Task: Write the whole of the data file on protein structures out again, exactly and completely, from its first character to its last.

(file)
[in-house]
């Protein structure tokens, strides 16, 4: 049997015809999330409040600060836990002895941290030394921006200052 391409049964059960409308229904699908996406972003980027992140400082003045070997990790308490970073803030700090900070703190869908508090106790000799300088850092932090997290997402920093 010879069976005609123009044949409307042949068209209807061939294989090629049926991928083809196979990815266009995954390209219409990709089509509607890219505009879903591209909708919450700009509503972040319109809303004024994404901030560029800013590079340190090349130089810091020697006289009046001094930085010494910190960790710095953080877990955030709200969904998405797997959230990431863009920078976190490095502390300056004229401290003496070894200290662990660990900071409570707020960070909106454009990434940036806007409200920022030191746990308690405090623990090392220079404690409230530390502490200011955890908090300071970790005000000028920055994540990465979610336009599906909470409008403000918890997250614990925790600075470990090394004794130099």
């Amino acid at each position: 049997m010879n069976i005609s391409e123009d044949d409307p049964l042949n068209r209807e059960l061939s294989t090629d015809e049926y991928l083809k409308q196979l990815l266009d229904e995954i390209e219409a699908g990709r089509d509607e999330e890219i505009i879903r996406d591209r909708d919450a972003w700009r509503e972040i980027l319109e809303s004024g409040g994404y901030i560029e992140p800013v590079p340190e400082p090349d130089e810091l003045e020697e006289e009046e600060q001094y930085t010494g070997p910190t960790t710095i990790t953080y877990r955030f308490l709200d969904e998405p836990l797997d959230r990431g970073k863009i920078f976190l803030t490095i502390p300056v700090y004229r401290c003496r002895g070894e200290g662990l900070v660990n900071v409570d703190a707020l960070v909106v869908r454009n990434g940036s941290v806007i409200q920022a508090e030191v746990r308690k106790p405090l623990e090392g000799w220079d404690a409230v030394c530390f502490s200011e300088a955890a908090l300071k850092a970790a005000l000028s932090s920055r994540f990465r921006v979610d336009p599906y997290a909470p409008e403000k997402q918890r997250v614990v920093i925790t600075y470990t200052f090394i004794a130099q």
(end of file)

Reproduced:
[in-house]
């Protein structure tokens, strides 16, 4: 049997015809999330409040600060836990002895941290030394921006200052 391409049964059960409308229904699908996406972003980027992140400082003045070997990790308490970073803030700090900070703190869908508090106790000799300088850092932090997290997402920093 010879069976005609123009044949409307042949068209209807061939294989090629049926991928083809196979990815266009995954390209219409990709089509509607890219505009879903591209909708919450700009509503972040319109809303004024994404901030560029800013590079340190090349130089810091020697006289009046001094930085010494910190960790710095953080877990955030709200969904998405797997959230990431863009920078976190490095502390300056004229401290003496070894200290662990660990900071409570707020960070909106454009990434940036806007409200920022030191746990308690405090623990090392220079404690409230530390502490200011955890908090300071970790005000000028920055994540990465979610336009599906909470409008403000918890997250614990925790600075470990090394004794130099």
């Amino acid at each position: 049997m010879n069976i005609s391409e123009d044949d409307p049964l042949n068209r209807e059960l061939s294989t090629d015809e049926y991928l083809k409308q196979l990815l266009d229904e995954i390209e219409a699908g990709r089509d509607e999330e890219i505009i879903r996406d591209r909708d919450a972003w700009r509503e972040i980027l319109e809303s004024g409040g994404y901030i560029e992140p800013v590079p340190e400082p090349d130089e810091l003045e020697e006289e009046e600060q001094y930085t010494g070997p910190t960790t710095i990790t953080y877990r955030f308490l709200d969904e998405p836990l797997d959230r990431g970073k863009i920078f976190l803030t490095i502390p300056v700090y004229r401290c003496r002895g070894e200290g662990l900070v660990n900071v409570d703190a707020l960070v909106v869908r454009n990434g940036s941290v806007i409200q920022a508090e030191v746990r308690k106790p405090l623990e090392g000799w220079d404690a409230v030394c530390f502490s200011e300088a955890a908090l300071k850092a970790a005000l000028s932090s920055r994540f990465r921006v979610d336009p599906y997290a909470p409008e403000k997402q918890r997250v614990v920093i925790t600075y470990t200052f090394i004794a130099q």